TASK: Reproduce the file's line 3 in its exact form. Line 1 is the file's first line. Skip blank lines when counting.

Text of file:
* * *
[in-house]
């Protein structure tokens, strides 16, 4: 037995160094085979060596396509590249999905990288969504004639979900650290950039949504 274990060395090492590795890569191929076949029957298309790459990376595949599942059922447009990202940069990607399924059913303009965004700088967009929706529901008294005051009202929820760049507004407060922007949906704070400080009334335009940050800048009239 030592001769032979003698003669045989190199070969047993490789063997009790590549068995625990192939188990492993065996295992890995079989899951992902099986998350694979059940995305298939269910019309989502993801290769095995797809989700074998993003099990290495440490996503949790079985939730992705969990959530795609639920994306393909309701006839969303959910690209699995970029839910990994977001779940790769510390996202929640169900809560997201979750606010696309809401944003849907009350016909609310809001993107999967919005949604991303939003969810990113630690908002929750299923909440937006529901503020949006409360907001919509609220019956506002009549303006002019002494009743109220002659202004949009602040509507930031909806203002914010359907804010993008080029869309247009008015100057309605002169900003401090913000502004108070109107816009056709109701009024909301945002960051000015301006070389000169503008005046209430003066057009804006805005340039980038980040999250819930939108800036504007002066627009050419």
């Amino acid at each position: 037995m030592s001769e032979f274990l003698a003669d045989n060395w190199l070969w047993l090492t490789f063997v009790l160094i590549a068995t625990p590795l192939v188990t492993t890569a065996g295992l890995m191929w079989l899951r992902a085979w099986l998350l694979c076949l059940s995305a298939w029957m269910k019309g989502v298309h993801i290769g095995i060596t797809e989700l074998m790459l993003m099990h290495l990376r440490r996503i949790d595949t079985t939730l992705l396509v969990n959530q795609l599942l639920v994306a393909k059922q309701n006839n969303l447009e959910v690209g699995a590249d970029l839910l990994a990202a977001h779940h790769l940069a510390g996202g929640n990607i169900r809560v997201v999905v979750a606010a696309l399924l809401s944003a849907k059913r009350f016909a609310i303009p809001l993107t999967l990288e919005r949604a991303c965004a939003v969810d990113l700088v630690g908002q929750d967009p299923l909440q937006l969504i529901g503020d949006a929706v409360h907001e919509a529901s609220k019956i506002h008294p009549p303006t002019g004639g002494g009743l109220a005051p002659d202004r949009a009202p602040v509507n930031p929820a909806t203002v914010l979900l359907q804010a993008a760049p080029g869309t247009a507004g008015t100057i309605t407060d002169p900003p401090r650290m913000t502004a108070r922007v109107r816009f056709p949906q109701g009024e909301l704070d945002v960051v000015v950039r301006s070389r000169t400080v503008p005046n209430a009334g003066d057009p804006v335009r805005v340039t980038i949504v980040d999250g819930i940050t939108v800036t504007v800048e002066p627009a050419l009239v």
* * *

């Amino acid at each position: 037995m030592s001769e032979f274990l003698a003669d045989n060395w190199l070969w047993l090492t490789f063997v009790l160094i590549a068995t625990p590795l192939v188990t492993t890569a065996g295992l890995m191929w079989l899951r992902a085979w099986l998350l694979c076949l059940s995305a298939w029957m269910k019309g989502v298309h993801i290769g095995i060596t797809e989700l074998m790459l993003m099990h290495l990376r440490r996503i949790d595949t079985t939730l992705l396509v969990n959530q795609l599942l639920v994306a393909k059922q309701n006839n969303l447009e959910v690209g699995a590249d970029l839910l990994a990202a977001h779940h790769l940069a510390g996202g929640n990607i169900r809560v997201v999905v979750a606010a696309l399924l809401s944003a849907k059913r009350f016909a609310i303009p809001l993107t999967l990288e919005r949604a991303c965004a939003v969810d990113l700088v630690g908002q929750d967009p299923l909440q937006l969504i529901g503020d949006a929706v409360h907001e919509a529901s609220k019956i506002h008294p009549p303006t002019g004639g002494g009743l109220a005051p002659d202004r949009a009202p602040v509507n930031p929820a909806t203002v914010l979900l359907q804010a993008a760049p080029g869309t247009a507004g008015t100057i309605t407060d002169p900003p401090r650290m913000t502004a108070r922007v109107r816009f056709p949906q109701g009024e909301l704070d945002v960051v000015v950039r301006s070389r000169t400080v503008p005046n209430a009334g003066d057009p804006v335009r805005v340039t980038i949504v980040d999250g819930i940050t939108v800036t504007v800048e002066p627009a050419l009239v």